All three patches sound fantastic, with the Berlin offering the most clarity and color, the Hamburg delivering the power, and the Vienna coming across as more mellow with a very intimate tone.
The AiR Grand Sound Source features 256 notes of maximum polyphony across its 35 total presets. You might be disappointed seeing this in comparison to the CA99’s limitless polyphony on piano tones, but you really shouldn’t be.
256 notes of polyphony is more than enough for the vast majority of applications, especially for acoustic piano playing which the GP510 is made for.
Casio has their own version of user-editable sound-related parameters, which they refer to as the Acoustic Simulator.
The Acoustic Simulator features String resonance, Damper resonance, Open string resonance, Aliquot resonance, Damper noise, Pedal action noise, Key on action noise, Key off action noise, Hammer response and a Lid simulator.
Grand Acoustic System (Speakers)
Casio refers to their speaker set up here as the Grand Acoustic System. They’ve given the speaker system this fancier name to show their intent of specifically configuring the speakers in such a way that they recreate the 360-degree experience of playing a real acoustic grand piano.
The 6-speaker system is then strategically positioned to achieve this overall goal, which they pull off very well. There are 100 watts of total power here which is very good.
Both pianos bring advanced, high-tech sound engines and speaker setups to the table. At the end of the day, individual preference is simply likely to go to whichever core grand piano patch you happen to prefer, though we could see those in the Worship community prefer the Kawai CA99 due to how fantastic the organ sounds come across thanks to the soundboard speaker system.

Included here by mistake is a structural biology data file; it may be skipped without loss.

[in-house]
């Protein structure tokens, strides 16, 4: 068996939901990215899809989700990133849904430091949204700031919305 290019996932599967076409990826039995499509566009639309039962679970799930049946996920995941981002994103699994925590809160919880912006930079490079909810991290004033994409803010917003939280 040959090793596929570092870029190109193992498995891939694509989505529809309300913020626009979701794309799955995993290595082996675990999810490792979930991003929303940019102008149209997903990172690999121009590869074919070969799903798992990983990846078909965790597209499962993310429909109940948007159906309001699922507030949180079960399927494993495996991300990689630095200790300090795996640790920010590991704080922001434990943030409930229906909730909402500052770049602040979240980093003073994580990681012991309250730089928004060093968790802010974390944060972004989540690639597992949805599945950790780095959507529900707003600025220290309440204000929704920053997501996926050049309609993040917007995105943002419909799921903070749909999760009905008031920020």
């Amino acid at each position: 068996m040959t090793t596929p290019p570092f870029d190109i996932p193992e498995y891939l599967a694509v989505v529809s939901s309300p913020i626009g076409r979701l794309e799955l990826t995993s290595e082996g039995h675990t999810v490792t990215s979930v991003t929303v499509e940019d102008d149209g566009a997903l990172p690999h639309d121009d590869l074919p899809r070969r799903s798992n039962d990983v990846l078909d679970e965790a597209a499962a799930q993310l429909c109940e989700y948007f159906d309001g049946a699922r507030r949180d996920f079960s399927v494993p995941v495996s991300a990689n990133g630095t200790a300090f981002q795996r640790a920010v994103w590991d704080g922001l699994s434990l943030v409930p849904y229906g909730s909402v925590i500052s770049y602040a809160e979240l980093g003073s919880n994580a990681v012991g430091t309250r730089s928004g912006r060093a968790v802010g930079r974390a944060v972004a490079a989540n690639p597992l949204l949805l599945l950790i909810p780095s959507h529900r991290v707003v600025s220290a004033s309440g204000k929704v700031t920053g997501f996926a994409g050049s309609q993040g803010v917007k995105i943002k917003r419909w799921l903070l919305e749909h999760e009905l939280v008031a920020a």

Additional Features & Connectivity
Both pianos offer a pretty standard array of functions with things like Layer, Split, Duet, Transpose, Metronome, Drum rhythms etc.
Both pianos also have a variety of built-in songs and music, as well as built-in audio recorders for saving on-board or via a USB flash drive and playback (SMF, WAV files.)
The CA99 has some built-in lesson books from Alfred, as well as repertoire from Chopin and classic works from Bach and others.
The GP510 offers Casio’s much-loved Concert Play feature and Music Library which allows you to play along with a full orchestra.
The GP-510 is available in a gorgeous polished black cabinet with brass accents that is set to be a show stopper in any room, especially with the gold Bechstein logo. The lid height is also adjustable.
The CA99 is available in a variety of finishes – Premium Rosewood, Satin White, Satin Black as well as Ebony Polish for a premium. Kawai also incorporates their slow-fall fallboard as well.
Both pianos feature built-in 3 pedal systems (damper, sostenuto and soft pedals) with half-pedal support. In the CA99’s case, it features Kawai’s Grand Feel Pedal System which is weighted exactly the same as a grand piano.
Both the CA99 and GP510 have a pretty similar set of connectivity jacks, with the exception of the fact that the CA99 has both Bluetooth MIDI and Bluetooth Audio, with APTX support.
This is actually a huge add-on, especially Bluetooth Audio, as it allows you to stream music directly from a smart device (iOS, Android) to the CA99, which then plays through the CA99’s fantastic soundboard speaker system.
The GP510 alternatively doesn’t offer any connectivity which is definitely somewhat of a disappointment from Casio considering even some of their inexpensive Privia models feature Bluetooth.
That said, the GP510 has a pretty full complement of connectivity otherwise as does the CA99 with L/MONO, R line inputs and outputs, USB Type A and B and MIDI. The Line Out is especially important if you’re considering either piano for some type of institutional setting.
It’s fair to say that we’ve got two highly compelling flagship pianos from two of the world’s leading digital piano manufacturers. Warranty coverage is great on both, as is the overall aesthetic effect each piano possesses.
They’re both designed to offer a similar experience, and both pianos pull this off very well.
The Kawai CA99 may have some extras like the spruce soundboard and Bluetooth connectivity that will be deal breakers for some folks, but at the end of the day as we often say around here, you should really try both and see which combination of touch and tone you prefer, all things being equal otherwise.
Thanks for reading!